Fig. 2

Mean numbers of Anopheles gambiae mosquitoes caught in an MM-X trap without a bait or in a trap baited with either CO2 alone, Mbita blend alone (MB5) or MB5 + CO2. Error bars denote the standard error of the mean number of mosquitoes trapped. Bars with different letters denote significant differences in the number of mosquitoes caught in traps containing each of the lures

Attraction of mosquitoes to different concentrations of 2-butanone

These experiments were carried out over a period of 32 nights. Of the 6400 female An. gambiae mosquitoes released, 4271 (66.7%) were recaptured. The mosquitoes trapped in each complete dual-choice comparison ranged from 51 to 77% of the 200 that were released in each replicate. In all cases the reference treatment (MB5 + CO2) used as a positive control, attracted a significantly more mosquitoes than the test treatments (P = 0.001 in all cases; Table 1). The pure form (99.5%) and the 1.0% dilution of 2-butanone were the most promising concentrations and were subsequently used to evaluate whether 2-butanone could substitute CO2 in a blend of synthetic mosquito attractants.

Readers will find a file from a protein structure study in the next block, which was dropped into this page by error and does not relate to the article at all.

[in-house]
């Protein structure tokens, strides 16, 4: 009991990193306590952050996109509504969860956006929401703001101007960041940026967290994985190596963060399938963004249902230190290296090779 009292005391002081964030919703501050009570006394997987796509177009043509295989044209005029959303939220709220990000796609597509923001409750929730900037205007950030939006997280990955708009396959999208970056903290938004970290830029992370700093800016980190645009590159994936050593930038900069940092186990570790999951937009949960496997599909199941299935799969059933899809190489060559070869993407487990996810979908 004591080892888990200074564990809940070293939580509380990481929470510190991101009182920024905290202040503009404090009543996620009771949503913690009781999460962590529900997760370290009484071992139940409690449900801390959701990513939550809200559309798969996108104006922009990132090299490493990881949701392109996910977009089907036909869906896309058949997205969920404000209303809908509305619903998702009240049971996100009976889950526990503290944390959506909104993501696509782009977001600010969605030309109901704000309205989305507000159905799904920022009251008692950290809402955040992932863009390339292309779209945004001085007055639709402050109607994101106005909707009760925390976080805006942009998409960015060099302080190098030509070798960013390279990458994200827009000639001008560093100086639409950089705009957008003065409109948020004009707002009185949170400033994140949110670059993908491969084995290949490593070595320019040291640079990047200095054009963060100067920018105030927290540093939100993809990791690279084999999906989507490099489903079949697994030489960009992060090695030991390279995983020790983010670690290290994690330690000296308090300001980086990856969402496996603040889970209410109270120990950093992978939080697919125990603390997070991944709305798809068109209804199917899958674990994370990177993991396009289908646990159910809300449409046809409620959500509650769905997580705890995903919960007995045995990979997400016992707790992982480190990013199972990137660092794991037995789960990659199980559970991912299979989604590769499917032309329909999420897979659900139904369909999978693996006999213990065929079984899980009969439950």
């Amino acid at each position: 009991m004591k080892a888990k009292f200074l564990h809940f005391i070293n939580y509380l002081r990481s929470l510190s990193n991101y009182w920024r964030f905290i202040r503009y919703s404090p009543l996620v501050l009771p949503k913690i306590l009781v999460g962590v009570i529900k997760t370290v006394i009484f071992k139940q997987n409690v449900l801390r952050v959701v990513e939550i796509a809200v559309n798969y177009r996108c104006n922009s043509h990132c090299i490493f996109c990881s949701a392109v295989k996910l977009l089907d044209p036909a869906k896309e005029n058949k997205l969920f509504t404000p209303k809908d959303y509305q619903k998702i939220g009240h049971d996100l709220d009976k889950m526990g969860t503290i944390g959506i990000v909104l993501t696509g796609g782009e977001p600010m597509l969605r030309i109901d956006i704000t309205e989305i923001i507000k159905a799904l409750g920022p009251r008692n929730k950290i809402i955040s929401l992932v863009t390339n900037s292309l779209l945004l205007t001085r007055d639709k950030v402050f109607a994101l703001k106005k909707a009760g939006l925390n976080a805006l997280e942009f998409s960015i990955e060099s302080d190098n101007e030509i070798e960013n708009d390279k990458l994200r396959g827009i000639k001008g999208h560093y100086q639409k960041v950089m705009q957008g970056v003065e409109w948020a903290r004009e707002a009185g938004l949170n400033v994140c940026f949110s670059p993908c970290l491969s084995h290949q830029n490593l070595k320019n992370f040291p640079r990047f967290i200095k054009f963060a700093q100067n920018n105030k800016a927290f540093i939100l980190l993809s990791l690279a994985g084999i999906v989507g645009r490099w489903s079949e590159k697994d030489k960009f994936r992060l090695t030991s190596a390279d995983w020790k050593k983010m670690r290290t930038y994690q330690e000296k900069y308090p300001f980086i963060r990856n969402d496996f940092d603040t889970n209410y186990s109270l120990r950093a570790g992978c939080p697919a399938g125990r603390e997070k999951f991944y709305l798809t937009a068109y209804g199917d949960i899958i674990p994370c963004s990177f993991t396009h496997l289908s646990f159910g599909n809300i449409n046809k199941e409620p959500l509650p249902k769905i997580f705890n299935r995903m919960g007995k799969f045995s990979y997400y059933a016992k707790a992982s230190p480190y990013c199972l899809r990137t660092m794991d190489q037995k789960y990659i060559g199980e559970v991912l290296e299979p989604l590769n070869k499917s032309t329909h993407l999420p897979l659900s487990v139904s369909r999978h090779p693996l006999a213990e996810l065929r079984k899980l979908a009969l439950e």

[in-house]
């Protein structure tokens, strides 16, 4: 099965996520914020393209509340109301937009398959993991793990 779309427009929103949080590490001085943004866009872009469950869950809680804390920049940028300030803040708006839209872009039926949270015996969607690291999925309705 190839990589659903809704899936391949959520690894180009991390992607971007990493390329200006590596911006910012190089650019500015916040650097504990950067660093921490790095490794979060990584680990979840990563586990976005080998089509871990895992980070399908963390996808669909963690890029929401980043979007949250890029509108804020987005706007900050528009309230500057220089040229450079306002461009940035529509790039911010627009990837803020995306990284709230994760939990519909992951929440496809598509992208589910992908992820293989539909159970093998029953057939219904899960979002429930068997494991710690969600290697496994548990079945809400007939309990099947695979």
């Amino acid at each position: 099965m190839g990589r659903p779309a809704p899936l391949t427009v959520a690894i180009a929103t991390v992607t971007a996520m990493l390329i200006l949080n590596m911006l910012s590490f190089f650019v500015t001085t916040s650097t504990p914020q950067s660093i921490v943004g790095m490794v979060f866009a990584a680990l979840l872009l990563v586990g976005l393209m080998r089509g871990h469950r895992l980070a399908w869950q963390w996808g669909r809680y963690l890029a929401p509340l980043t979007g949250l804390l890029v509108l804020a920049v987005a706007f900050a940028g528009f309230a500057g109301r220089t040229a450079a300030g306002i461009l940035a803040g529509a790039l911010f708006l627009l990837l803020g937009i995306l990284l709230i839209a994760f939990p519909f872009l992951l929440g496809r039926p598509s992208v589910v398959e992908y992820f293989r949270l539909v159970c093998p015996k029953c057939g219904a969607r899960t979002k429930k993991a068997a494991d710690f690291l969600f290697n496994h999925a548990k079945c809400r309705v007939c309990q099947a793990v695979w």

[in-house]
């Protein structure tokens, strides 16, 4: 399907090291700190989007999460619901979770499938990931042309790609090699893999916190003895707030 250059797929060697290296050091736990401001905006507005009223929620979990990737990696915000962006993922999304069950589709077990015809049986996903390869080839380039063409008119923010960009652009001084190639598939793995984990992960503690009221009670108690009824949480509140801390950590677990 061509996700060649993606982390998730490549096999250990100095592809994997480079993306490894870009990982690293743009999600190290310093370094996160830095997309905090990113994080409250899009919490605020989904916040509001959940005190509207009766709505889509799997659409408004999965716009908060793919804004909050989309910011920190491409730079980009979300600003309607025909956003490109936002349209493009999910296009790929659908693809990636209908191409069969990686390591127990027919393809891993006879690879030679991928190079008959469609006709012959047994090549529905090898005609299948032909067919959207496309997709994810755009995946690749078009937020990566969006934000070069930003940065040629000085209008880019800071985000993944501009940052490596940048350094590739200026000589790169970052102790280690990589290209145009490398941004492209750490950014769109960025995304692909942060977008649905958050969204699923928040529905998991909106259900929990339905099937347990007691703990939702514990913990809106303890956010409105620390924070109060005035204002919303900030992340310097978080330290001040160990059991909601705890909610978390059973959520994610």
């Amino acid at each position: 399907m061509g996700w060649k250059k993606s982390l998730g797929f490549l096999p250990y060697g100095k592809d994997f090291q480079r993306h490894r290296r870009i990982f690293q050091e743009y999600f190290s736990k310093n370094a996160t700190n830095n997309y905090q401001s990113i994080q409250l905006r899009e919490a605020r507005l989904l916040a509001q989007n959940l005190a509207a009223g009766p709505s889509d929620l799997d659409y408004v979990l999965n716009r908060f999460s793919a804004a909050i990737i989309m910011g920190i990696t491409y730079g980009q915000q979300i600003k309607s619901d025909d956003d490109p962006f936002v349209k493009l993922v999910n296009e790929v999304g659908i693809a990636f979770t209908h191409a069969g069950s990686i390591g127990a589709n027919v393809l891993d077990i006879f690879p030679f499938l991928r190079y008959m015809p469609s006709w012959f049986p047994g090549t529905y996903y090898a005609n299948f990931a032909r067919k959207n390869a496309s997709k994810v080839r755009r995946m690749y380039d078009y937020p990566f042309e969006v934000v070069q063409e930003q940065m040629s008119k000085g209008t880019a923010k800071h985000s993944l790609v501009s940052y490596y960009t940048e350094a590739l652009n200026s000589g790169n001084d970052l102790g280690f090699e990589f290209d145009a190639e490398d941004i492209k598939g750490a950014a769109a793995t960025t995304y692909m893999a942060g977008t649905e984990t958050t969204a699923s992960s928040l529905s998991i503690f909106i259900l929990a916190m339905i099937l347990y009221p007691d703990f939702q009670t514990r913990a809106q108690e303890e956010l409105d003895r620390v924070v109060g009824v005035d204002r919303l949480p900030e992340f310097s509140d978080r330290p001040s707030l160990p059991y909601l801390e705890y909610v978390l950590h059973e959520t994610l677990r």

Table 1

Mean number (±SE) of Anopheles gambiae mosquitoes attracted to MM-X traps containing the reference (MB5 + CO2) and test treatments (MB5 + dilution ‘X’ of 2-butanone) of candidate synthetic mosquito attractant blends

Exp

Dilution of 2-butanone (‘X’), %

N

n

%Response

Mean (±SE) mosquito catches

Exp (B)

Reference (MB5 + CO2)

Test treatment (MB5 + ‘X’)

1

99.5

4

622

77.75

122.75 ± 5.54

32.75 ± 2.86

3.748*

2

10

4

559

69.88

122.75 ± 5.54

17.00 ± 2.06

7.221*

3

1.0

4

588

73.50

118.75 ± 5.45

28.25 ± 2.66

4.204*

4

0.1

4

526

65.75

115.00 ± 5.36

16.50 ± 2.03

6.970*

5

0.01

4

415

51.88

89.75 ± 4.74

14.00 ± 1.87

6.411*

6

0.004

4

543

67.88

118.50 ± 5.44

17.25 ± 2.08

6.870*

7

0.001

4

535

66.88

118.00 ± 5.43

15.75 ± 1.98

7.492*

8

0.0004

4

483

60.38

106.50 ± 5.16

14.25 ± 1.89